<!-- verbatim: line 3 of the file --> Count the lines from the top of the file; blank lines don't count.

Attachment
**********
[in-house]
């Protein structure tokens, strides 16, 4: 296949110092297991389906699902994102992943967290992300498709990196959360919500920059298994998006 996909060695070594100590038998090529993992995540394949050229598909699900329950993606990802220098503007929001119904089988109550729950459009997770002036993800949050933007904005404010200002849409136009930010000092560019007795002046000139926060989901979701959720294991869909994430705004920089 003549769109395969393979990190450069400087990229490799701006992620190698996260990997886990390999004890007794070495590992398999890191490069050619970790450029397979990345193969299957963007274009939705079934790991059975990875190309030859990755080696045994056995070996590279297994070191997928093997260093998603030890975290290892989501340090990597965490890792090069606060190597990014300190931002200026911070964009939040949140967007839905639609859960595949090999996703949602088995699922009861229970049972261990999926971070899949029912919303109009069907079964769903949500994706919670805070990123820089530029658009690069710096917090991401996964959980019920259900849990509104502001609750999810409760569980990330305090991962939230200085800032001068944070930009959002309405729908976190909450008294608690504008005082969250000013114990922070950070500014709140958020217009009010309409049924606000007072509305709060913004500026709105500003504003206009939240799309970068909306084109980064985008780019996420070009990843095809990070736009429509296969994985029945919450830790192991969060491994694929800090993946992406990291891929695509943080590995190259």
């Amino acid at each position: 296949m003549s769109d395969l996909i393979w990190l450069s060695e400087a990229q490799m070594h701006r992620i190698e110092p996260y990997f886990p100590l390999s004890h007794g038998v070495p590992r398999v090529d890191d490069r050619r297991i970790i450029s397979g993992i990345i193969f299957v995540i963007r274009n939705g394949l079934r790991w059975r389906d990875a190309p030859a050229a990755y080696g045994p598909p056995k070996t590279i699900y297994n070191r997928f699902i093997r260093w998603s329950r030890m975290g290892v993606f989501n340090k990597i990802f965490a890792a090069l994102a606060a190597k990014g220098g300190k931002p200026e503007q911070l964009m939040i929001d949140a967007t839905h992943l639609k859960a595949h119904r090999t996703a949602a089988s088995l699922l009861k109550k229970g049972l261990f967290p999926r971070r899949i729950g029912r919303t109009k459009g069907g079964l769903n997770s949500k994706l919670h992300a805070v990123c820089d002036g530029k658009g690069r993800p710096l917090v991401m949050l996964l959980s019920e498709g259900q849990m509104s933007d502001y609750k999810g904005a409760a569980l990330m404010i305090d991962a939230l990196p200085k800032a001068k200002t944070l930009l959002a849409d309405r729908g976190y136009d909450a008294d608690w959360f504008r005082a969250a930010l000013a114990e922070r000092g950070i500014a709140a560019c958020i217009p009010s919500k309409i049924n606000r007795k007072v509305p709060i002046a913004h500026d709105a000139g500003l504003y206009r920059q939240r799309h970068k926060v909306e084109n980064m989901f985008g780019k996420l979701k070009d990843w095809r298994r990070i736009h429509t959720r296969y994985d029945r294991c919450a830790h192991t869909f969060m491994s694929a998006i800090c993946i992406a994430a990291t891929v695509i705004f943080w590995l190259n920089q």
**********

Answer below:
């Amino acid at each position: 296949m003549s769109d395969l996909i393979w990190l450069s060695e400087a990229q490799m070594h701006r992620i190698e110092p996260y990997f886990p100590l390999s004890h007794g038998v070495p590992r398999v090529d890191d490069r050619r297991i970790i450029s397979g993992i990345i193969f299957v995540i963007r274009n939705g394949l079934r790991w059975r389906d990875a190309p030859a050229a990755y080696g045994p598909p056995k070996t590279i699900y297994n070191r997928f699902i093997r260093w998603s329950r030890m975290g290892v993606f989501n340090k990597i990802f965490a890792a090069l994102a606060a190597k990014g220098g300190k931002p200026e503007q911070l964009m939040i929001d949140a967007t839905h992943l639609k859960a595949h119904r090999t996703a949602a089988s088995l699922l009861k109550k229970g049972l261990f967290p999926r971070r899949i729950g029912r919303t109009k459009g069907g079964l769903n997770s949500k994706l919670h992300a805070v990123c820089d002036g530029k658009g690069r993800p710096l917090v991401m949050l996964l959980s019920e498709g259900q849990m509104s933007d502001y609750k999810g904005a409760a569980l990330m404010i305090d991962a939230l990196p200085k800032a001068k200002t944070l930009l959002a849409d309405r729908g976190y136009d909450a008294d608690w959360f504008r005082a969250a930010l000013a114990e922070r000092g950070i500014a709140a560019c958020i217009p009010s919500k309409i049924n606000r007795k007072v509305p709060i002046a913004h500026d709105a000139g500003l504003y206009r920059q939240r799309h970068k926060v909306e084109n980064m989901f985008g780019k996420l979701k070009d990843w095809r298994r990070i736009h429509t959720r296969y994985d029945r294991c919450a830790h192991t869909f969060m491994s694929a998006i800090c993946i992406a994430a990291t891929v695509i705004f943080w590995l190259n920089q």